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Messier 28
Messier 28
Credit: NASA, ESA

M28 (NGC 6626)

Messier 28 (NGC 6626) is a globular cluster located in the constellation Sagittarius, in the Galactic Center of the Milky Way Galaxy in the Local Group of galaxies. M28 is 18000 light years away from Earth.

M28 is best viewed during late summer, is magnitude 7.7, and can be viewed with binoculars. M28 is 11' in apparent size. For reference, the full moon is 30'.

Observing difficulty: Intermediate

      1. Name:
      1. Type:
      2. globular cluster
      1. NGC or IC:
      2. NGC 6626
      1. Magnitude:
      2. 7.7
      1. Viewing:
      2. binoculars
      1. Size:
      2. 11'
      1. Distance (light years):
      2. 18000 LY
      1. RA:
      2. 18h 24.5m
      1. Dec:
      2. -24 52'
      1. Season:
      2. late summer
      1. Milky Way location:
      2. Galactic Center
      1. Galaxy group:
      2. Local Group
      1. Contains:
      2. 50,000 stars

    * The naked eye can see up to magnitude ~7-8 objects under ideal dark sky conditions.

    A Dense Stellar Jewel in Sagittarius

    Deep in the constellation of Sagittarius lies Messier 28 (M28), a compact and rich globular cluster. Despite its less-known status compared to its nearby and brighter cousin, Messier 22, M28 remains a worthwhile object for detailed study and observation. This article delves into the discovery of M28, its physical characteristics, its apparent magnitude, and guides on how to locate and view this stellar assembly.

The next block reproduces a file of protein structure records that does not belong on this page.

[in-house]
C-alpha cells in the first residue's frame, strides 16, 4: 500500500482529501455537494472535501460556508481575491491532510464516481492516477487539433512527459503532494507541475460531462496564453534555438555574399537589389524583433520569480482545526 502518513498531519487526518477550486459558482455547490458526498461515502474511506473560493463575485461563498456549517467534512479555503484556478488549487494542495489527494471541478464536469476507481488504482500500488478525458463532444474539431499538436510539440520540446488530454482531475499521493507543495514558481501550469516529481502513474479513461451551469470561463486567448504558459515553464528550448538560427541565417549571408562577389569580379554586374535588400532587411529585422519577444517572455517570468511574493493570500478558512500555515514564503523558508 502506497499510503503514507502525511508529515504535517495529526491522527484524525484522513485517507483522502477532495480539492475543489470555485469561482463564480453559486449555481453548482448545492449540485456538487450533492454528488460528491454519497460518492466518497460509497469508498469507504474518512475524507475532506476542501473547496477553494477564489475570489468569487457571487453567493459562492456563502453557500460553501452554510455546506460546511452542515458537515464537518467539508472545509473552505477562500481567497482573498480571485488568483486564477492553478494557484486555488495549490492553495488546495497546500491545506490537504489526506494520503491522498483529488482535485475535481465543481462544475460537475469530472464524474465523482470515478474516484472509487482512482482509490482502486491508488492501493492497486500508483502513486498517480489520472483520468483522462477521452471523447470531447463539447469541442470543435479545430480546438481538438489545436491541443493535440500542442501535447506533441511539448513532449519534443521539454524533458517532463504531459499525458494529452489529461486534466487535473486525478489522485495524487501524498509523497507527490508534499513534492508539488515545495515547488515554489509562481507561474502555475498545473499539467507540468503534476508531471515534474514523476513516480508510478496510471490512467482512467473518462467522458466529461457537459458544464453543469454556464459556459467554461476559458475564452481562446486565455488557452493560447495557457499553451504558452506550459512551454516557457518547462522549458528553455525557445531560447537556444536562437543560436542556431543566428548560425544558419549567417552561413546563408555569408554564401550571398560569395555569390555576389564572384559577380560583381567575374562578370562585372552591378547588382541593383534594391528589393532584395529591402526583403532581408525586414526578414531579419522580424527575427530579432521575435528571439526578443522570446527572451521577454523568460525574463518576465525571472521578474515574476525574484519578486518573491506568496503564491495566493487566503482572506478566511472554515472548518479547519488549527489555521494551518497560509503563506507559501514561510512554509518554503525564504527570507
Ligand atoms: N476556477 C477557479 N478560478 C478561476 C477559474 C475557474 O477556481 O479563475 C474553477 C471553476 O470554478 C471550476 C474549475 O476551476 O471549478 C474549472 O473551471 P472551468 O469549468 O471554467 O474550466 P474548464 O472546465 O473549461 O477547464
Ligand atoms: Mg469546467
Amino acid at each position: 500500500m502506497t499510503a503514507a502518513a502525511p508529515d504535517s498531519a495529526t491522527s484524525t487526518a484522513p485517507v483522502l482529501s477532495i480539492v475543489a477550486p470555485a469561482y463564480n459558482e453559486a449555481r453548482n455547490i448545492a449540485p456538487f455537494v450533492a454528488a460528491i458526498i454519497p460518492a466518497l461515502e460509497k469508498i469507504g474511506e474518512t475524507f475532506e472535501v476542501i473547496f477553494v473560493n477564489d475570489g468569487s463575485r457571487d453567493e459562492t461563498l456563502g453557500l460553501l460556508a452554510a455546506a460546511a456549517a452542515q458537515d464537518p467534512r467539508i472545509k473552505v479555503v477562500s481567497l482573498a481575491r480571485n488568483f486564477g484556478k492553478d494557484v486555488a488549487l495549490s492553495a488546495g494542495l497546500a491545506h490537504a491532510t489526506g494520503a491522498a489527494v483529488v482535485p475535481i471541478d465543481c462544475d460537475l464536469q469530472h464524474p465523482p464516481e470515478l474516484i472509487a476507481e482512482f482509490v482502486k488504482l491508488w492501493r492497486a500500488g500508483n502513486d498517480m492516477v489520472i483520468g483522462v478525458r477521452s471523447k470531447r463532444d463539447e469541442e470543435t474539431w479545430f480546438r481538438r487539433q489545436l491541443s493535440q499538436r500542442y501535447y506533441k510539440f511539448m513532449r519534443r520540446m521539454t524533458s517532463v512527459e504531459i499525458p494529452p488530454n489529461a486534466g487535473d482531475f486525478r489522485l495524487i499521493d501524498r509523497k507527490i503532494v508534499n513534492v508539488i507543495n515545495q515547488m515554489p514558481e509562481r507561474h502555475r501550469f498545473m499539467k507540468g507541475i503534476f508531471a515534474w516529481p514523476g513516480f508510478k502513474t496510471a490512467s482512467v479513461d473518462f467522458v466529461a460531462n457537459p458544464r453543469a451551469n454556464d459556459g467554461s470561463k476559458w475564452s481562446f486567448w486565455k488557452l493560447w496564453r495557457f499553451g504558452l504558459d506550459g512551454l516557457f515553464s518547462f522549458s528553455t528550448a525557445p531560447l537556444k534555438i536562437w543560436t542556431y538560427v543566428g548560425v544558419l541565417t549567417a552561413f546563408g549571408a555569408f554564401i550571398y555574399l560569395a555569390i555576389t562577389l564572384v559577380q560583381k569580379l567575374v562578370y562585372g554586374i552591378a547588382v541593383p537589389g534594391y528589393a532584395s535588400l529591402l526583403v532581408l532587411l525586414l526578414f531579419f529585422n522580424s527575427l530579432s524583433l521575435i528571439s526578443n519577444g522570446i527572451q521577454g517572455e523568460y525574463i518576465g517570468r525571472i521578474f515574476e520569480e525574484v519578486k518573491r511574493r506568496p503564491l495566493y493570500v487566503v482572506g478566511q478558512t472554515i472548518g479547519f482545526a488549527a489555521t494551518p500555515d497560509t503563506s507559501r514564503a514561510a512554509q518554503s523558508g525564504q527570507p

Discovery and Observation

    Charles Messier first documented M28 in 1764, but its globular cluster nature was only determined in the early 20th century with the advent of more powerful telescopes. M28 resides approximately 18,000 light-years away in the dense star fields of the Milky Way, in a region full of observational gems.

    Physical Characteristics and Magnitude

    With an estimated age of about 12 billion years, M28 is a tightly bound sphere of hundreds of thousands of stars. It spans about 60 light-years across and houses numerous variable stars and millisecond pulsars. This globular cluster has an apparent magnitude of 7.66, making it a challenging target for naked-eye observations, but well within the reach of binoculars and small telescopes.

    Astronomical Significance

    M28 offers astronomers an opportunity to study an ancient stellar population and understand the early conditions of the universe. The discovery of millisecond pulsars within M28, extremely dense, rapidly rotating neutron stars, has also provided critical data on stellar evolution and end states.

    Finding and Viewing M28

    M28 is located in the teapot asterism of the Sagittarius constellation, a familiar sight in the summer skies of the Northern Hemisphere. To find M28, one can look for the bright star Lambda Sagittarii (the lid of the teapot) and move slightly towards the west. Under dark skies, binoculars reveal M28 as a faint, fuzzy star, while small to medium telescopes will start to resolve its granular appearance. However, due to its location in the Milky Way's dense star fields, separating it from the background stars can be a delightful challenge.